ImmuCell Corp. posted sales during the second quarter that were higher than a year earlier but down from its record-setting performance during the first quarter of this year, the Portland-based animal health products maker reported Thursday.

The company, which trades on the Nasdaq stock exchange under the symbol ICCC, reported sales of $2 million for the second quarter, up 27 percent from the same period of 2014. ImmuCell develops products to prevent and treat diseases among dairy and beef cattle.

It reported net income of $94,000, or 3 cents per share, compared with a net loss of $295,000, or 10 cents per share, during the second quarter of 2014.

Still, sales dropped off considerably from the first quarter, during which the company reported completing its most profitable quarter in 12 years. Its sales jumped so significantly – to more than $3 million – in the first quarter that purchase orders outstripped the company’s production capacity, a problem it is working to resolve through equipment upgrades and an expansion.

The second quarter was ImmuCell’s 12th consecutive quarter during which it achieved positive year-over-year sales growth.

ImmuCell also reported that the U.S. Department of Agriculture has approved its research demonstrating the disease-fighting capabilities of a product under development to combat bovine rotavirus infections in newborn calves.

“This confirms the positive study results that were first announced in February 2015 and is a significant step forward in the company’s effort to bring the first passive antibody product to market with disease claims against the three leading causes of calf scours, E. coli, coronavirus and rotavirus,” the company said in a news release.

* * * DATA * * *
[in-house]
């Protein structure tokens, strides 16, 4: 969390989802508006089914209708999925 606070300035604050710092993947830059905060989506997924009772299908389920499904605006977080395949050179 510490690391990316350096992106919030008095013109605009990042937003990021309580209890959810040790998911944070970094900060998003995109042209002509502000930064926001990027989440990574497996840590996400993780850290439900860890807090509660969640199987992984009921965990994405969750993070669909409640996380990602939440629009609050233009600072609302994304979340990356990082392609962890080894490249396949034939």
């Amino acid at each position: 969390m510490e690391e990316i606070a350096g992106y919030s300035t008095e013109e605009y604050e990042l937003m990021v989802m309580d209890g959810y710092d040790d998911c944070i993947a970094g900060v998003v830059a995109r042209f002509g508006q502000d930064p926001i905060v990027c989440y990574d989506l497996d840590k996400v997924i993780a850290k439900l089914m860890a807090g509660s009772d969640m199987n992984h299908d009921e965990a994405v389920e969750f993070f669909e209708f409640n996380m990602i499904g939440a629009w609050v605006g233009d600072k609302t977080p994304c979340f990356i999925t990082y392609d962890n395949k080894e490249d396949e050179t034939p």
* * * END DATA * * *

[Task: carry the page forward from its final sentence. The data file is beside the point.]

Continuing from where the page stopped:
ImmuCell said its product sales are normally seasonal, with higher sales expected during the first quarter. Total product sales during the three-month period ending June 30 increased to $1.96 million from $1.54 million during the same period of 2014. Total product sales during the six-month period ending June 30 increased by 40 percent to $5.06 million, it said. The company still had a backlog of unfulfilled orders totaling $1.45 million as of June 30.

Widespread drought in the U.S. that has boosted the price of cattle and the elimination of a major competitor have contributed to the company’s recent, explosive growth, ImmuCell President and CEO Michael Brigham has said.

ImmuCell’s primary product, First Defense, contains antibody-rich colostrum – milk produced in late pregnancy – in capsule form. It can be fed to newborn calves to help prevent scours, which causes diarrhea and dehydration. First Defense, which costs $6 for a one-time dose, is a natural product made from cow’s milk that is approved for organic farming.

For a dairy farmer, the decision to spend $6 on preventive medicine changes significantly when the calf suddenly becomes more valuable.

In the beef and dairy industries combined, the price of a calf increased 40 percent from 2012 to 2014, according to the USDA. Now that herds are expanding again in some states, prices should begin to normalize. However, it is a long process that could take four or five years.

The company is hoping for even bigger sales in the future. It is in the final stages of developing another all-natural product that will help prevent and treat mastitis – an inflammatory disease of the breast that affects lactating cows.

Bringing that product, called Mast Out, to market requires approval by the U.S. Food and Drug Administration, because it would come into direct contact with milk sold for human consumption.

“Work is underway to complete the two remaining technical sections required for approval of the new animal drug application for Mast Out by the (FDA),” Brigham said in the release. “Completion of the human food safety technical section is currently anticipated around the middle of 2016.”